The game is devised for two players although it’s designed to be able to handle three or four by dividing up the Rebels and Empire into teams with each player getting specific duties which felt… busy. At heart it feels like and works well as a two-player game although I am not above trying it with more people.

Set up is a bit of a chore but there is a basic set up that works pretty well for quickly getting all the pieces on the board with a more complicated version for when you want to try playing with different starting systems and military force arrangements. The best part of setting up is definitely placing the Death Star on its little stand and plopping it down on the board to really set the tone for the whole affair. Also, if you have access to a Star Wars soundtrack, I do recommend cuing it up. For some reason, my wife had The Attack of the Clones on hand and that worked really well because most of the music is forgettable and non-distracting but still feel Star Wars-y

Then you get to it. It’s a Risk style game of moving armies around and trying to conquer systems but there are many quirks. First, the Empire has one objective: Find the Rebel Base and dispatch any Rebel forces there. That’s it. The Death Star can blow, Darth Vader can be frozen in carbonite, and the whole galaxy can be on fire but if they manage to find and crush that base, they win. The Rebels play a very different game. They have a victory points tracker which ticks down towards the turn marker and if every the twain shall meet, they win. So their job is to hide the Rebel Base long enough to run out the clock while fulfilling various missions and quests that make the clock run faster. If you’ve played Fury of Dracula, you might have decent idea how the asymmetric gameplay feels. These uneven victory requirements really flavour the game and make it incredibly stressful in very different ways. The Empire is running around both trying to send its massive fleets to hunt Rebels while also needing to be able to thwart their nefarious do-goodery while the Rebels have to decide between hunkering the Rebel Base down and preparing for an inevitable show down or keeping it in perpetual movement.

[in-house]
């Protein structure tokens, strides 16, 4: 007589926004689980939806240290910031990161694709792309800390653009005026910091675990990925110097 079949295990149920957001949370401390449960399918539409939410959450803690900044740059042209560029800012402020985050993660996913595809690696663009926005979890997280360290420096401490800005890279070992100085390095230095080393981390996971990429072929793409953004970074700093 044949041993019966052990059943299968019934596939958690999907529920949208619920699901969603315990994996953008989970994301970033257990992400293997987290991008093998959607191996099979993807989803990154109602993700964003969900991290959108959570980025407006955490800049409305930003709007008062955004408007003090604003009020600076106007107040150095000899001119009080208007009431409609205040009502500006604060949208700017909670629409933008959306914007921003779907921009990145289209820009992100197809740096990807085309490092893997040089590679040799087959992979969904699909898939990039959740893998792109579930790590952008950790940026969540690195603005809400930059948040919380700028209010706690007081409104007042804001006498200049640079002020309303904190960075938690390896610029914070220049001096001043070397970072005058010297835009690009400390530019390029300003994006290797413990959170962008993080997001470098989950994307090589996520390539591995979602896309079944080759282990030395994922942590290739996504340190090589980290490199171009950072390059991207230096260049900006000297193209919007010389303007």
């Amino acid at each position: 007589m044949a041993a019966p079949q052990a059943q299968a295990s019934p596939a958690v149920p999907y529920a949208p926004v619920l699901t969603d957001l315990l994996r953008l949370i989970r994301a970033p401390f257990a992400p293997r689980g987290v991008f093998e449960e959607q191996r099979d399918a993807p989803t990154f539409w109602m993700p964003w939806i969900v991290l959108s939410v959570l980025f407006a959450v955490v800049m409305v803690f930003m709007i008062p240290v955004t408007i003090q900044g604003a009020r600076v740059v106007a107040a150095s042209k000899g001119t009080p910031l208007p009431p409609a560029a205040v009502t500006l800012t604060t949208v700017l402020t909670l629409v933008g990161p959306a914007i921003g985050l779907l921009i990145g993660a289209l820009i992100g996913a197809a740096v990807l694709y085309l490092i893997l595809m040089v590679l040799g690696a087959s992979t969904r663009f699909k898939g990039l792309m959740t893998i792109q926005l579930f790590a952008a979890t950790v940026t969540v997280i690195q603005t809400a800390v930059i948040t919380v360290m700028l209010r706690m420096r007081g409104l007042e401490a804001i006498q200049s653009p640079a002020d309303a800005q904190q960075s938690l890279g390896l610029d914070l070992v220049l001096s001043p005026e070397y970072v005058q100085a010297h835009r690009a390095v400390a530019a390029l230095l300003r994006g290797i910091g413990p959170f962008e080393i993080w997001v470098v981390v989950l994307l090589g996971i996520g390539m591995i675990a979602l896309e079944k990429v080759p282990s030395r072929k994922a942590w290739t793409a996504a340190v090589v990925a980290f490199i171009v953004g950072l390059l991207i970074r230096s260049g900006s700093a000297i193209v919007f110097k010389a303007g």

The system control mechanic is really fascinating. Systems not only give you places to fortify and launch attacks from but they give you troops and ships if you can keep them loyal and this building and maintaining loyalty really becomes a fun puzzle for the rest of the game. The Empire can still get some materiel by just occupying with troops but the real gains come from actually building up loyalty, which can be accomplished if needed by Death Starring a planet into space dust. Needless to say, it is very gratifying.

Perhaps the real defining mechanic of the game is the use of Leaders. It essentially grafts a worker placement game onto a war game. To move fleets, carry out missions, or thwart the other side, you need to plop Skywalker and Palpatine and Bobba Fett down on the board and put them in harm’s way. This is where the heart of the game’s strategy lies. At the start of a round, both players simultaneously secretly assign leaders to missions and leave the rest in reserve. This can be frustrating because you can’t change mission cards later on during the actual round when you might want to respond to crises as they play out. It also means you can try to chain missions only to have them fall flat. This can happen with the Empire’s Capture mission which unlocks other missions like Interrogate or Freeze in Carbonite. The stress comes from trying to figure out if it’s worth it to lock in a leader for the whole rest of the round or if it makes more sense to hold on to them to try to stop the other side from carrying out their missions.

Moving the fleets is a different stress. To move the fleet, you plop a leader down in the system you want ships to go to and then you move the ships from any adjacent systems like iron filings sliding towards a magnet. What can really jam things up is that you cannot move fleets from a system that *already* has a leader even if the leader hadn’t moved any fleets prior. So if the Empire sends Palpatine to carry out its Espionage mission into the heart of the Rebel fleet and the Rebels send out Obi-Wan to stop him, the Rebels can’t move the fleet because now, presumably, they are too busy entertaining General Kenobi. The rule makes sense as a way to keep the Empire from darting its fleet around with leader after leader like a sinister game of leap frog, but it can feel a little arbitrary at times.

Of course, the worst part about moving fleets is that they might do what they are meant for and get into combat and if there is one place where this game absolutely drags it is combat. If you were like me and played a lot of the Total War games, you might have had lots of fun scheming and politicking and then as soon as you got into a real fight, clicked Auto-Resolve so hard, your mouse cracked a little. That’s the same feeling I get when I engage in combat. It’s a bizarre mini-game with a lot of finicky, non-intuitive rules and sub-rules and when I say it slows things down, I am not joking. Part of the problem is that it’s hard to use the actual game board to lay out the pieces for the fight and there are so many different types of ships, vehicles, and soldiers that you need to be able to see them to know how to take them out so we will often move the pieces to the box top or some other flat surface to help show damage and remaining force sizes. In our last game, combat also presented us with a moment that almost made the Rebel player flip the board.